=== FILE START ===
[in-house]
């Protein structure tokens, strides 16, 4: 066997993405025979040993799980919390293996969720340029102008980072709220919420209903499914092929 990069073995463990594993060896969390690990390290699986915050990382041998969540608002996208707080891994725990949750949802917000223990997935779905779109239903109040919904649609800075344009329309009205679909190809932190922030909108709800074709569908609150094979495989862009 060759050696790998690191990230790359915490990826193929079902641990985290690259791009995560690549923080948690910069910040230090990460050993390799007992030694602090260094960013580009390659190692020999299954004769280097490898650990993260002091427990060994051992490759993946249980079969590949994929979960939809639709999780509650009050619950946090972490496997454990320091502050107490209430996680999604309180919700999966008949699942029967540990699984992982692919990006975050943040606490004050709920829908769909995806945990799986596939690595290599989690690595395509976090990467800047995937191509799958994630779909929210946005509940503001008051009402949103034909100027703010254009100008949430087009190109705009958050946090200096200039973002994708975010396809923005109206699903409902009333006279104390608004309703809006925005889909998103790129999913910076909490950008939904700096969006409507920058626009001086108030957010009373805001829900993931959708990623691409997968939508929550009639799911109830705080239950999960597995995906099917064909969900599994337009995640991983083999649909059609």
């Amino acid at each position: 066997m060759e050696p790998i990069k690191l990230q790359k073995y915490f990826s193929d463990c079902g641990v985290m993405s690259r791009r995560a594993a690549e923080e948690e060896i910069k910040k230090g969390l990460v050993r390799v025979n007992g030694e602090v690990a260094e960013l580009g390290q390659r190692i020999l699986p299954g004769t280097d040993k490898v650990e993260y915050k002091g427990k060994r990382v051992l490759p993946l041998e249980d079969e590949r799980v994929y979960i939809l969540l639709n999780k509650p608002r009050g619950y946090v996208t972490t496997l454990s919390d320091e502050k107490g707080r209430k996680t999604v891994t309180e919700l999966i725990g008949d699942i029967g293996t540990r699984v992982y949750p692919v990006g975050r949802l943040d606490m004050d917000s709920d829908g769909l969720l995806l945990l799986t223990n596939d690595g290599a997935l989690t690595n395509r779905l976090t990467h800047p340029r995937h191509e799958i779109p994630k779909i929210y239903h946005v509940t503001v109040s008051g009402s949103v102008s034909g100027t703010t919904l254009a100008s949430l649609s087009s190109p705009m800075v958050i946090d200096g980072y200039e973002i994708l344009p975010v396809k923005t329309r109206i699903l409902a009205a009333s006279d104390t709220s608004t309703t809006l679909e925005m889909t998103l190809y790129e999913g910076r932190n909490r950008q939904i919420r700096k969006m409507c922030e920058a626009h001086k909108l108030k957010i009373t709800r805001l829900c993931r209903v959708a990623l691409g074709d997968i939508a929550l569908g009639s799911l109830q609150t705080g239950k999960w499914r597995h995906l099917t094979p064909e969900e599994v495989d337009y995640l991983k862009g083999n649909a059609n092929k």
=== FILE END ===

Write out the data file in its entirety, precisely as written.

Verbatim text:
[in-house]
């Protein structure tokens, strides 16, 4: 066997993405025979040993799980919390293996969720340029102008980072709220919420209903499914092929 990069073995463990594993060896969390690990390290699986915050990382041998969540608002996208707080891994725990949750949802917000223990997935779905779109239903109040919904649609800075344009329309009205679909190809932190922030909108709800074709569908609150094979495989862009 060759050696790998690191990230790359915490990826193929079902641990985290690259791009995560690549923080948690910069910040230090990460050993390799007992030694602090260094960013580009390659190692020999299954004769280097490898650990993260002091427990060994051992490759993946249980079969590949994929979960939809639709999780509650009050619950946090972490496997454990320091502050107490209430996680999604309180919700999966008949699942029967540990699984992982692919990006975050943040606490004050709920829908769909995806945990799986596939690595290599989690690595395509976090990467800047995937191509799958994630779909929210946005509940503001008051009402949103034909100027703010254009100008949430087009190109705009958050946090200096200039973002994708975010396809923005109206699903409902009333006279104390608004309703809006925005889909998103790129999913910076909490950008939904700096969006409507920058626009001086108030957010009373805001829900993931959708990623691409997968939508929550009639799911109830705080239950999960597995995906099917064909969900599994337009995640991983083999649909059609």
């Amino acid at each position: 066997m060759e050696p790998i990069k690191l990230q790359k073995y915490f990826s193929d463990c079902g641990v985290m993405s690259r791009r995560a594993a690549e923080e948690e060896i910069k910040k230090g969390l990460v050993r390799v025979n007992g030694e602090v690990a260094e960013l580009g390290q390659r190692i020999l699986p299954g004769t280097d040993k490898v650990e993260y915050k002091g427990k060994r990382v051992l490759p993946l041998e249980d079969e590949r799980v994929y979960i939809l969540l639709n999780k509650p608002r009050g619950y946090v996208t972490t496997l454990s919390d320091e502050k107490g707080r209430k996680t999604v891994t309180e919700l999966i725990g008949d699942i029967g293996t540990r699984v992982y949750p692919v990006g975050r949802l943040d606490m004050d917000s709920d829908g769909l969720l995806l945990l799986t223990n596939d690595g290599a997935l989690t690595n395509r779905l976090t990467h800047p340029r995937h191509e799958i779109p994630k779909i929210y239903h946005v509940t503001v109040s008051g009402s949103v102008s034909g100027t703010t919904l254009a100008s949430l649609s087009s190109p705009m800075v958050i946090d200096g980072y200039e973002i994708l344009p975010v396809k923005t329309r109206i699903l409902a009205a009333s006279d104390t709220s608004t309703t809006l679909e925005m889909t998103l190809y790129e999913g910076r932190n909490r950008q939904i919420r700096k969006m409507c922030e920058a626009h001086k909108l108030k957010i009373t709800r805001l829900c993931r209903v959708a990623l691409g074709d997968i939508a929550l569908g009639s799911l109830q609150t705080g239950k999960w499914r597995h995906l099917t094979p064909e969900e599994v495989d337009y995640l991983k862009g083999n649909a059609n092929k």